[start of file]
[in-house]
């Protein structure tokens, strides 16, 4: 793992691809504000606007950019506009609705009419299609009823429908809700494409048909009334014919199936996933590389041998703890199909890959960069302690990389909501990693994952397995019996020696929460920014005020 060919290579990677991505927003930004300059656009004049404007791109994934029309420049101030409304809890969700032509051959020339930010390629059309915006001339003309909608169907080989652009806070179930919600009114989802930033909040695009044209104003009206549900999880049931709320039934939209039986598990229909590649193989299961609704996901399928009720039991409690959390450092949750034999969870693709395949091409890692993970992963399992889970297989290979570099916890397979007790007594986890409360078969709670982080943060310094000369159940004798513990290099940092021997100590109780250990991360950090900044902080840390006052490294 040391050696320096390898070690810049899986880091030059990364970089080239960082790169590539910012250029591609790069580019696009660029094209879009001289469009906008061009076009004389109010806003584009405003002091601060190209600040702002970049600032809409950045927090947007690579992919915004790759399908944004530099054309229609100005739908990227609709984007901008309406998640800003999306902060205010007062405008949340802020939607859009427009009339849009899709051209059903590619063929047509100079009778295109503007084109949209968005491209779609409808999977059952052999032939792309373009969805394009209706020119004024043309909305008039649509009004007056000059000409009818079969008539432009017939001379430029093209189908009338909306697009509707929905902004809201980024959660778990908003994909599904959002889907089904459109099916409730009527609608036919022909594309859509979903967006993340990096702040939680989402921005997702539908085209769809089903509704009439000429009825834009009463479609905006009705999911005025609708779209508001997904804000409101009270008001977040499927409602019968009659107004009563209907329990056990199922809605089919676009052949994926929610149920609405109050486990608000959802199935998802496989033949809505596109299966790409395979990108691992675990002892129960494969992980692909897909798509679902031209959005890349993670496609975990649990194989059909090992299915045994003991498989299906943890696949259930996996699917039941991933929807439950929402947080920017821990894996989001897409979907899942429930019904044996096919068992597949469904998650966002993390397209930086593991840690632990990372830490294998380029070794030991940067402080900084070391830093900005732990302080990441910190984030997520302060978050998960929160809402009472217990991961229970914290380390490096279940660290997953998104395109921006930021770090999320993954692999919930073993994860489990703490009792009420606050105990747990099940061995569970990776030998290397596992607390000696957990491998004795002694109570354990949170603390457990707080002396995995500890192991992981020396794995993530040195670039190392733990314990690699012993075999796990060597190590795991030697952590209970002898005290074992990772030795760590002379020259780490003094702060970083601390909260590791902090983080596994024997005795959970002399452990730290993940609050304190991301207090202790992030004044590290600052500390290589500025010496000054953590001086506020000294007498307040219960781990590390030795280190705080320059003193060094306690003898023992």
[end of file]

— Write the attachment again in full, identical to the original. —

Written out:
[in-house]
């Protein structure tokens, strides 16, 4: 793992691809504000606007950019506009609705009419299609009823429908809700494409048909009334014919199936996933590389041998703890199909890959960069302690990389909501990693994952397995019996020696929460920014005020 060919290579990677991505927003930004300059656009004049404007791109994934029309420049101030409304809890969700032509051959020339930010390629059309915006001339003309909608169907080989652009806070179930919600009114989802930033909040695009044209104003009206549900999880049931709320039934939209039986598990229909590649193989299961609704996901399928009720039991409690959390450092949750034999969870693709395949091409890692993970992963399992889970297989290979570099916890397979007790007594986890409360078969709670982080943060310094000369159940004798513990290099940092021997100590109780250990991360950090900044902080840390006052490294 040391050696320096390898070690810049899986880091030059990364970089080239960082790169590539910012250029591609790069580019696009660029094209879009001289469009906008061009076009004389109010806003584009405003002091601060190209600040702002970049600032809409950045927090947007690579992919915004790759399908944004530099054309229609100005739908990227609709984007901008309406998640800003999306902060205010007062405008949340802020939607859009427009009339849009899709051209059903590619063929047509100079009778295109503007084109949209968005491209779609409808999977059952052999032939792309373009969805394009209706020119004024043309909305008039649509009004007056000059000409009818079969008539432009017939001379430029093209189908009338909306697009509707929905902004809201980024959660778990908003994909599904959002889907089904459109099916409730009527609608036919022909594309859509979903967006993340990096702040939680989402921005997702539908085209769809089903509704009439000429009825834009009463479609905006009705999911005025609708779209508001997904804000409101009270008001977040499927409602019968009659107004009563209907329990056990199922809605089919676009052949994926929610149920609405109050486990608000959802199935998802496989033949809505596109299966790409395979990108691992675990002892129960494969992980692909897909798509679902031209959005890349993670496609975990649990194989059909090992299915045994003991498989299906943890696949259930996996699917039941991933929807439950929402947080920017821990894996989001897409979907899942429930019904044996096919068992597949469904998650966002993390397209930086593991840690632990990372830490294998380029070794030991940067402080900084070391830093900005732990302080990441910190984030997520302060978050998960929160809402009472217990991961229970914290380390490096279940660290997953998104395109921006930021770090999320993954692999919930073993994860489990703490009792009420606050105990747990099940061995569970990776030998290397596992607390000696957990491998004795002694109570354990949170603390457990707080002396995995500890192991992981020396794995993530040195670039190392733990314990690699012993075999796990060597190590795991030697952590209970002898005290074992990772030795760590002379020259780490003094702060970083601390909260590791902090983080596994024997005795959970002399452990730290993940609050304190991301207090202790992030004044590290600052500390290589500025010496000054953590001086506020000294007498307040219960781990590390030795280190705080320059003193060094306690003898023992």